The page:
Last week, in the daily Talmud cycle, we studied one of my favorite stories. I have to share it. The Talmudic discussions on these pages are steeped in questions about ownership of property and the nature of public and private domains and the responsibility individuals have for the safety of public and semi-private areas. So far, this is interesting mostly for lawyers and property developers. Maybe not even. It can run a bit dry.
Suddenly we stumble on a wonderful story with legal consequences, which I will paraphrase, adding to the translation only words that are missing from the elliptical nature of any Talmud text:
"Rabbi Yannai has a tree that was leaning into the public thoroughfare. There was another man who had a tree that was leaning into the public space. The people there demanded that he take care of it. He came before Rabbi Yannai, who said to him "Go now and come back tomorrow. At night, Rabbi Yannai sent for a person to cut down his own tree. The next day, the man returned, and Rabbi Yannai said to him, 'Go cut down your tree.' He replied, 'But the Master also has such a tree.' 'Go and see. If mine is cut down, cut down yours. If mine is not cut down, you do not have to cut down yours.'"
Obviously, this man thought that asking a scholar with the same problem would allow him to keep his tree intact. He was not expecting this response. The scholars who discuss this story are troubled by what Rabbi Yannai's legal position was originally and why it changed. R. Yannai came to realize that the people who used this domain with its hanging trees felt comfortable telling a commoner to trim his tree but did not want to approach the rabbi out of respect. He, on the other hand, did not want to be treated any differently. Why, then they ask, did he not merely say to this man, "Cut down your tree and then I'll cut mine down?" That would have been a fair approach, but not the highest ethical approach to resolving this problem. They conclude that one must "Correct yourself, and only then, correct others." You can't require others to do what you are not first prepared to do yourself.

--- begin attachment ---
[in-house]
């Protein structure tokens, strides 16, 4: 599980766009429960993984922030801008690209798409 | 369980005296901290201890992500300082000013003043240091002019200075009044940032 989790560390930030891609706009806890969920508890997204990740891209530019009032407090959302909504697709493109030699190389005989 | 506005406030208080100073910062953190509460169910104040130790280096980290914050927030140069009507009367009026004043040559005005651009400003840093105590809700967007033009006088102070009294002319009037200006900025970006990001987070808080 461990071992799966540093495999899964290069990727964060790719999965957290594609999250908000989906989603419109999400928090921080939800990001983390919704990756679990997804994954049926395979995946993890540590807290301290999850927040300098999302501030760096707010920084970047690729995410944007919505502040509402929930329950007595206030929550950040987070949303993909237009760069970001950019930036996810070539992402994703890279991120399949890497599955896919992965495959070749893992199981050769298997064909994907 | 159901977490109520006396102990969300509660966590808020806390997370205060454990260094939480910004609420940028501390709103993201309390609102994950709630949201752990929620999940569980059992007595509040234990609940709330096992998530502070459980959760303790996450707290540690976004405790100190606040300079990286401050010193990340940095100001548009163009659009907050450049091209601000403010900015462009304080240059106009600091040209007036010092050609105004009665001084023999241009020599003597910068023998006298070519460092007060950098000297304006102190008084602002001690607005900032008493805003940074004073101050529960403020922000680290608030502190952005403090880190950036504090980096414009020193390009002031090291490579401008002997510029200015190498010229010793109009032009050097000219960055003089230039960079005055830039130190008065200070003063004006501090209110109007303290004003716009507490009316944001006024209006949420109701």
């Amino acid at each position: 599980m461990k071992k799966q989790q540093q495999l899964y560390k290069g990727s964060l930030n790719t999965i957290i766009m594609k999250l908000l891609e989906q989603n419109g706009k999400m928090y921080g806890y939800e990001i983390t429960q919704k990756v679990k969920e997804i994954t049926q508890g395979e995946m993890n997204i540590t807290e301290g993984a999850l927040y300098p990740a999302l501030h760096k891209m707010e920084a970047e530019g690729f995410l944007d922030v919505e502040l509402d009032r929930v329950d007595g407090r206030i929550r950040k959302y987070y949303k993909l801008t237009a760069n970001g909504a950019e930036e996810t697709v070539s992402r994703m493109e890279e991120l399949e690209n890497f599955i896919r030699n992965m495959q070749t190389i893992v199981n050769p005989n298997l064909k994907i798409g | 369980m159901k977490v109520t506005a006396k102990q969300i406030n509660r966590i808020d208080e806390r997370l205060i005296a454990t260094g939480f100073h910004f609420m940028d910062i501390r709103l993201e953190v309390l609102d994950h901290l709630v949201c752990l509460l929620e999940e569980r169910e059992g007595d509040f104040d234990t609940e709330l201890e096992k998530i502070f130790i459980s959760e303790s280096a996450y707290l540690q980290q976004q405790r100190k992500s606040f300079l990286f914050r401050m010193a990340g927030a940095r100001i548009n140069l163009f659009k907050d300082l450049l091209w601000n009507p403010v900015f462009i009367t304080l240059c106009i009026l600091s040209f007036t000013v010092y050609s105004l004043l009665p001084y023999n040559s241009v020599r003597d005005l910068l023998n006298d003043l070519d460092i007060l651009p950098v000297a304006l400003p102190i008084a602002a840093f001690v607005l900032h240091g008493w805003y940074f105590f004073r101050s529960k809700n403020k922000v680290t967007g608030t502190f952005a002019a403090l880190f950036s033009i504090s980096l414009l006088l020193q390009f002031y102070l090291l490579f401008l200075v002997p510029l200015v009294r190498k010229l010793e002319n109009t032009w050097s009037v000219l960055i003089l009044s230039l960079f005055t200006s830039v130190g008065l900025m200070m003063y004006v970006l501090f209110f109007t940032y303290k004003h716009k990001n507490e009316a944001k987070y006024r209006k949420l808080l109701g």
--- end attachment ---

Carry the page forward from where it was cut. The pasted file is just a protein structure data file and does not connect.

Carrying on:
Here we might also make a fine distinction between role modeling and leading by example, even though these two descriptions are often used interchangeably. When someone serves as a role model, he or she often thinks about those watching and acts as an appropriate exemplar. There is, at least in my mind, a performative aspect to this, almost as if without an audience, the individual in question might let down his or her guard. When we lead by example, we are our best selves regardless of who is watching. We act the way we believe one should. If someone wants to learn from this example, they are welcome to, but we are not doing it to look better. We are doing it because it's the right thing to do, because it's the right way to be.
I believe Rabbi Yannai wanted to lead by example. Everyone can see his tree with its far-reaching limbs. Everyone was willing to give him a pass. He thought, as it states in the Talmud, that his tree was providing a service to others with its shade. It was not until this man approached him with his legal question that he realized his assumptions were incorrect. In fact, the proof that he led by example and not because people were watching is that he had the tree's limbs cut down at night, when no one was watching. He wasn't looking for a medal, for a community's approbation. He wanted to do the right thing because it was the right thing. He wanted to be better. Only then could he ask more of someone else.
"There is nothing noble in being superior to your fellow man; true nobility is being superior to your former self," wrote Ernest Hemingway. Rabbi Yannai with the cut of a few tree limbs became a better version of himself. Only then could he ask the same of someone else.